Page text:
The telescope was one of the central instruments of what has been called the Scientific Revolution of the seventeenth century. It was the first extension of one of man's senses, and demonstrated that ordinary observers could see things that the great Aristotle had not dreamed of.
Although the magnifying and diminishing properties of convex and concave transparent objects was known in Antiquity, lenses, as we know them, were introduced in the West at the end of the thirteenth century. But the telescope was not the invention of scientists; rather, it was the product of craftsmen. For that reason, much of its origin is inaccessible to us since craftsmen were by and large illiterate and therefore historically often invisible.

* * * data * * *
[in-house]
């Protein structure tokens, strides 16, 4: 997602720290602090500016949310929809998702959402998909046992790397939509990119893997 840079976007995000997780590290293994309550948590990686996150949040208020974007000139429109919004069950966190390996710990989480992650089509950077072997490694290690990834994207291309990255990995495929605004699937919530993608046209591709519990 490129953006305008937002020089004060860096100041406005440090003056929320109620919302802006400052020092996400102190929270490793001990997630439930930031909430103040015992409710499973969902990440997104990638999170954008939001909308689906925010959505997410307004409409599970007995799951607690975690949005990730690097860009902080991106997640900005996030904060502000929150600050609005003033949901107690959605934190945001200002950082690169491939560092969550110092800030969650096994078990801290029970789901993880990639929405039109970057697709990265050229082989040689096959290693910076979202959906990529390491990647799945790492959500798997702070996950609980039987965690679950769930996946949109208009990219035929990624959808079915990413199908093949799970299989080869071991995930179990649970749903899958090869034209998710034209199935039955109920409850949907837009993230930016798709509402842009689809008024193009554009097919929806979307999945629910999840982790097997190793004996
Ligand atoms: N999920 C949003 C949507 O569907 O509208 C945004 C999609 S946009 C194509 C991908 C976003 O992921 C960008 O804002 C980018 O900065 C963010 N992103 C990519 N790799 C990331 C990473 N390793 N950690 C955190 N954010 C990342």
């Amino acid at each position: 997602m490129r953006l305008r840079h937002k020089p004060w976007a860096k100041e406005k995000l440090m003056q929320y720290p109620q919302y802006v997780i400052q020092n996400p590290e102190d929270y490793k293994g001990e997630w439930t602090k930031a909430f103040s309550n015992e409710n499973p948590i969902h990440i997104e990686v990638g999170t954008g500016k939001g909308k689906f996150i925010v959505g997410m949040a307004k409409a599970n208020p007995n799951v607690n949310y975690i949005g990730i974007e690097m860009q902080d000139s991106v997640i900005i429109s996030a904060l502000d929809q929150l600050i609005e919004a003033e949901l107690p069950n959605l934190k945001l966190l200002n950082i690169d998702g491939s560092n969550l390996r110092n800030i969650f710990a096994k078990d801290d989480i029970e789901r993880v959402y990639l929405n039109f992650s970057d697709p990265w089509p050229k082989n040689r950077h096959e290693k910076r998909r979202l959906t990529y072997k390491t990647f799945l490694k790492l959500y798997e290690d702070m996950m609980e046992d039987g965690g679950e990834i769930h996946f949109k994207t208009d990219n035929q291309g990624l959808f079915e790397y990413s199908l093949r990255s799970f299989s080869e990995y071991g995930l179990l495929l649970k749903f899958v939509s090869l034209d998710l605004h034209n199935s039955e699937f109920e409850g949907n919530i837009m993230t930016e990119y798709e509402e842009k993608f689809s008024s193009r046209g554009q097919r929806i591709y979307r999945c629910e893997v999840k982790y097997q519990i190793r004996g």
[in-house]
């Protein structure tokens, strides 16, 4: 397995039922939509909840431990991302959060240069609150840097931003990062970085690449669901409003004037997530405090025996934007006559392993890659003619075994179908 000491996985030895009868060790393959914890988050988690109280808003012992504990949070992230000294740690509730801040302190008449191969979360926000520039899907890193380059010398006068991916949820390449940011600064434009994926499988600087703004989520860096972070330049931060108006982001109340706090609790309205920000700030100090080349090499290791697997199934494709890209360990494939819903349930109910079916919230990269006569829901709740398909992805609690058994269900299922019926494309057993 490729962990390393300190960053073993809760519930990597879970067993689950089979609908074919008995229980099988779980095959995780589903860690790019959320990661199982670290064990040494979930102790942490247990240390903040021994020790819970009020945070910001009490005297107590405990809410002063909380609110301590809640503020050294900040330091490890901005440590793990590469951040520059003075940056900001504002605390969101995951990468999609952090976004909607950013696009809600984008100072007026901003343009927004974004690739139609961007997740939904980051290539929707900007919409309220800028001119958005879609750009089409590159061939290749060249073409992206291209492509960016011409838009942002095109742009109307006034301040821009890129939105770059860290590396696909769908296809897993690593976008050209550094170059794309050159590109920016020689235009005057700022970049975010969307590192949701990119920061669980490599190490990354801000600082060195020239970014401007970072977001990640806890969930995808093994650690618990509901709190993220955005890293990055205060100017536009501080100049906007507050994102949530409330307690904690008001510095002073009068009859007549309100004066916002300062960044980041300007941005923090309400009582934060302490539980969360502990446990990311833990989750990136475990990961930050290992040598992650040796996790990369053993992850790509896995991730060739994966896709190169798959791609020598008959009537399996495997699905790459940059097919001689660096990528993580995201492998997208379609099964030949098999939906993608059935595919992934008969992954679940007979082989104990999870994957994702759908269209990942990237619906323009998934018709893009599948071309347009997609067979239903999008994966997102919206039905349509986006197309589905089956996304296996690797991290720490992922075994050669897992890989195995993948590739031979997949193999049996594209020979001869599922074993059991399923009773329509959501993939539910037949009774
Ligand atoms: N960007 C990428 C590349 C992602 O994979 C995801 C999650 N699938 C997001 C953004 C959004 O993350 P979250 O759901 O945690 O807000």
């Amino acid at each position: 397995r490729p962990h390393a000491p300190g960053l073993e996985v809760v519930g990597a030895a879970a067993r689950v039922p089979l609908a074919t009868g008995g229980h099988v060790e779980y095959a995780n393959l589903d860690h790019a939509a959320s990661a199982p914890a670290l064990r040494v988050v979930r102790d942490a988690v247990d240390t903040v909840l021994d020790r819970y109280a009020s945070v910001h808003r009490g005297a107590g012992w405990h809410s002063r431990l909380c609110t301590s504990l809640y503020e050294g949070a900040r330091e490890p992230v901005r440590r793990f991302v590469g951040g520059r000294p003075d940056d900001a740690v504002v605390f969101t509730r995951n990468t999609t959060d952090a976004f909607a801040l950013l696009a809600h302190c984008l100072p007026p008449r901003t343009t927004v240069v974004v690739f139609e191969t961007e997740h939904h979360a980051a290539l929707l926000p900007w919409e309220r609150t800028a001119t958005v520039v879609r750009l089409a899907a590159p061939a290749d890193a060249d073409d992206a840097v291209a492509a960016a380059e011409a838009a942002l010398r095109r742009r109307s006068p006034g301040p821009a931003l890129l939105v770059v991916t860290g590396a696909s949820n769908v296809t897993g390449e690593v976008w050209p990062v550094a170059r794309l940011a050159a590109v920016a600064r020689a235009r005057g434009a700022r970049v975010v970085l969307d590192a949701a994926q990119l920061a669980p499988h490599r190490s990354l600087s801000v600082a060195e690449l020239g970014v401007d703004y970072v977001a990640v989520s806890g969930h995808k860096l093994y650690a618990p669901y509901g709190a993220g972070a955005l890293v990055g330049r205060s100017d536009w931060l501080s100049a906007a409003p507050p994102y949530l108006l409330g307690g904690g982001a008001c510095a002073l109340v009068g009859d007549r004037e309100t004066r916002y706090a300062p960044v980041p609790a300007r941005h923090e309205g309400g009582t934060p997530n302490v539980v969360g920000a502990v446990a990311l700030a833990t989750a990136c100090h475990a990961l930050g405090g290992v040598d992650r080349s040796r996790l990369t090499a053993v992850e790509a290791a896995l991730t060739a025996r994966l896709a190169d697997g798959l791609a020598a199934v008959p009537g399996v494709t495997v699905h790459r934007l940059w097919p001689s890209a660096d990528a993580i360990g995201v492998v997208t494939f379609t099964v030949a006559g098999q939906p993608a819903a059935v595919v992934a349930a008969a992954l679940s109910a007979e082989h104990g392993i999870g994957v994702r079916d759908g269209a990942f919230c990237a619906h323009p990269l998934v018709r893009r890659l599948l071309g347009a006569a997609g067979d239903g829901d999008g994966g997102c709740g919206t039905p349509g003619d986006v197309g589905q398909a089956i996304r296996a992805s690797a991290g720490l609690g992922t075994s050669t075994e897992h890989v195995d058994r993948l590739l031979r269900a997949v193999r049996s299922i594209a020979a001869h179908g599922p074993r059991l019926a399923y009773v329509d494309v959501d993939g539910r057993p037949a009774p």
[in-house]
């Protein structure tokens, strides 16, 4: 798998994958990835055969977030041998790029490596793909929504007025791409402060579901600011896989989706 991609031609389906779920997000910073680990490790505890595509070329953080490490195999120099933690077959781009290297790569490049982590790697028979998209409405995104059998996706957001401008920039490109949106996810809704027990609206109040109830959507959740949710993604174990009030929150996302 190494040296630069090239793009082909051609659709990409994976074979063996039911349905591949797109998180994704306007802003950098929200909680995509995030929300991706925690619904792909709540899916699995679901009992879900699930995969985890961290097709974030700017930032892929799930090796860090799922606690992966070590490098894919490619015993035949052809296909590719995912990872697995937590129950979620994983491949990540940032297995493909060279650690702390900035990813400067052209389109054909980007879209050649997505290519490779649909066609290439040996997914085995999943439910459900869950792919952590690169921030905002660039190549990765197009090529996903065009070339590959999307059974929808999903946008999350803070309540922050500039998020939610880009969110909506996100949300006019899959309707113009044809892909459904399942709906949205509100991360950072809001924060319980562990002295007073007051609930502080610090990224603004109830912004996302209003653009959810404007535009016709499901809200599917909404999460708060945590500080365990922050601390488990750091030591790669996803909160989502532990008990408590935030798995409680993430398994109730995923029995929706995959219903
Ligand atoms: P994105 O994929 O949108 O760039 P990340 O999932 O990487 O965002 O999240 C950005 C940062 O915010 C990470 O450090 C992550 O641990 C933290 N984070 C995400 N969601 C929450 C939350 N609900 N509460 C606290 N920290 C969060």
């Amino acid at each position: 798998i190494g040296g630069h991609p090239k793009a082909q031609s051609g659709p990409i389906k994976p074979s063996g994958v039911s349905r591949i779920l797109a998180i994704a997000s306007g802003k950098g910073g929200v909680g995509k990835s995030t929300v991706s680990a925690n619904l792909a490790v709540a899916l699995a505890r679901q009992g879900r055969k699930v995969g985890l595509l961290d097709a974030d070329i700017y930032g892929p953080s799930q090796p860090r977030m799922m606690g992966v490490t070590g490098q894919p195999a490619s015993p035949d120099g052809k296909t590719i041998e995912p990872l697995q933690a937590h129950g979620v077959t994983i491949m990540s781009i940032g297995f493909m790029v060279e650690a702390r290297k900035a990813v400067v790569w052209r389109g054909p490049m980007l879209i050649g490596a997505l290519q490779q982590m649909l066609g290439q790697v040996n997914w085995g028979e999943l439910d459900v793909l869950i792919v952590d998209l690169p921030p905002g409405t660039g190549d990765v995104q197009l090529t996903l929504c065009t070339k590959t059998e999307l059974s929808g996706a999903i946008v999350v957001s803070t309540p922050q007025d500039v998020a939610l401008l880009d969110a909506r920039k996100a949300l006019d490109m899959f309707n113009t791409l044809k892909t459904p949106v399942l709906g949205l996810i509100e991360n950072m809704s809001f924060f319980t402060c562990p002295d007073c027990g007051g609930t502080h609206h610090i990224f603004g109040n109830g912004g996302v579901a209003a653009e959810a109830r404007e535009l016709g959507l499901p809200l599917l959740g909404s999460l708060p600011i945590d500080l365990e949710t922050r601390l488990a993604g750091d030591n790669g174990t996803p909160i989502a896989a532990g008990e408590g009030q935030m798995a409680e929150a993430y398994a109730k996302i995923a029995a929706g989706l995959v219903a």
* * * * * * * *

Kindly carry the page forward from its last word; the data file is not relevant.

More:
Today you can buy a better telescope than Galileo's for under a hundred dollars, and a careful replica of his telescope for a great deal more. An ordinary pair of binoculars will show just about all that he saw